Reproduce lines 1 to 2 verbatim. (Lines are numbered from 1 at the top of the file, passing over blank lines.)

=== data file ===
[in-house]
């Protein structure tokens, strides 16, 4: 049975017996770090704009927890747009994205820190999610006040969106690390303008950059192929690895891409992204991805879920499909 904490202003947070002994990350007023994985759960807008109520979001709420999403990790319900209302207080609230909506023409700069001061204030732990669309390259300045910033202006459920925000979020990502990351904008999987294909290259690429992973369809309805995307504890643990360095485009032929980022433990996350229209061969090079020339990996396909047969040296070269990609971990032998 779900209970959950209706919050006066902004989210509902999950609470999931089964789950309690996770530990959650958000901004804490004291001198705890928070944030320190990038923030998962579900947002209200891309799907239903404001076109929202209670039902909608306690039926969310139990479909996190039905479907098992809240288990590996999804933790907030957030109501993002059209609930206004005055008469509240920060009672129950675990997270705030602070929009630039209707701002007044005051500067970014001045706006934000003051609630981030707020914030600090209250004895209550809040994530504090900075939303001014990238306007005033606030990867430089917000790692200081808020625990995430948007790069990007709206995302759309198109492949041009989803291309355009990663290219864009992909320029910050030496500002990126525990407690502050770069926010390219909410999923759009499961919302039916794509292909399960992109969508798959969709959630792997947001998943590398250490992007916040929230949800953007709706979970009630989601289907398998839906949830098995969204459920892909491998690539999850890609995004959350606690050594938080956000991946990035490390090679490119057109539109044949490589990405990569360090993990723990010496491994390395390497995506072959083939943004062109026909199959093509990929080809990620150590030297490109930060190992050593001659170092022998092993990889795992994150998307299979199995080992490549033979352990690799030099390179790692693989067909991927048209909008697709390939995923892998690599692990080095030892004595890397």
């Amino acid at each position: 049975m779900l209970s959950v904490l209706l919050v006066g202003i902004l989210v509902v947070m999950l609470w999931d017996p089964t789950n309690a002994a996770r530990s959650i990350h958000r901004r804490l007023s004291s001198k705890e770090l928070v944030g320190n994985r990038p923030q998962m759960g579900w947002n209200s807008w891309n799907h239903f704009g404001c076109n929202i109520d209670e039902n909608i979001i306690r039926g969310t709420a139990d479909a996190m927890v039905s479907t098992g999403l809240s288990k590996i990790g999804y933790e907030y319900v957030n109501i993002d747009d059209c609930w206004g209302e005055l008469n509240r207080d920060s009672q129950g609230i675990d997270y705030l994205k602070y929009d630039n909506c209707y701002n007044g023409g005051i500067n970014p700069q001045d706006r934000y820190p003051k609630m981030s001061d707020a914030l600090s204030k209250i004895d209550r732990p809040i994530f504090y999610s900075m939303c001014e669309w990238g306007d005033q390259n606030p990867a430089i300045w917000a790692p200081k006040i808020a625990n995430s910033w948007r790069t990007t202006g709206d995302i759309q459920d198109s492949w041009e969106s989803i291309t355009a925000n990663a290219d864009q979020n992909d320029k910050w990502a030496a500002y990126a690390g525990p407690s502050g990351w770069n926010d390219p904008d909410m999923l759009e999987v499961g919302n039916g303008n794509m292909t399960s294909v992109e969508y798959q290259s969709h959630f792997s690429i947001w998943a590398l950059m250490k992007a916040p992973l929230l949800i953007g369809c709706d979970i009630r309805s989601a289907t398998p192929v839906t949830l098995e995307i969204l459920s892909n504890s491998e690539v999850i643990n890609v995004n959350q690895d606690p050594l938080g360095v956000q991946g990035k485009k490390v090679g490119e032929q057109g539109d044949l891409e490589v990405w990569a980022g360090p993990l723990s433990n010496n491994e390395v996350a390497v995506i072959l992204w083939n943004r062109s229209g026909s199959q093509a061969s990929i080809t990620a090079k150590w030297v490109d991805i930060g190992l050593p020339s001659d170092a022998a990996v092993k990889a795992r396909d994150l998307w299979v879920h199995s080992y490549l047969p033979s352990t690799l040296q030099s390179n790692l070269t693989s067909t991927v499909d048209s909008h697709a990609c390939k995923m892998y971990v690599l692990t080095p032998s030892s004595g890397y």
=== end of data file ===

[in-house]
């Protein structure tokens, strides 16, 4: 049975017996770090704009927890747009994205820190999610006040969106690390303008950059192929690895891409992204991805879920499909 904490202003947070002994990350007023994985759960807008109520979001709420999403990790319900209302207080609230909506023409700069001061204030732990669309390259300045910033202006459920925000979020990502990351904008999987294909290259690429992973369809309805995307504890643990360095485009032929980022433990996350229209061969090079020339990996396909047969040296070269990609971990032998 779900209970959950209706919050006066902004989210509902999950609470999931089964789950309690996770530990959650958000901004804490004291001198705890928070944030320190990038923030998962579900947002209200891309799907239903404001076109929202209670039902909608306690039926969310139990479909996190039905479907098992809240288990590996999804933790907030957030109501993002059209609930206004005055008469509240920060009672129950675990997270705030602070929009630039209707701002007044005051500067970014001045706006934000003051609630981030707020914030600090209250004895209550809040994530504090900075939303001014990238306007005033606030990867430089917000790692200081808020625990995430948007790069990007709206995302759309198109492949041009989803291309355009990663290219864009992909320029910050030496500002990126525990407690502050770069926010390219909410999923759009499961919302039916794509292909399960992109969508798959969709959630792997947001998943590398250490992007916040929230949800953007709706979970009630989601289907398998839906949830098995969204459920892909491998690539999850890609995004959350606690050594938080956000991946990035490390090679490119057109539109044949490589990405990569360090993990723990010496491994390395390497995506072959083939943004062109026909199959093509990929080809990620150590030297490109930060190992050593001659170092022998092993990889795992994150998307299979199995080992490549033979352990690799030099390179790692693989067909991927048209909008697709390939995923892998690599692990080095030892004595890397």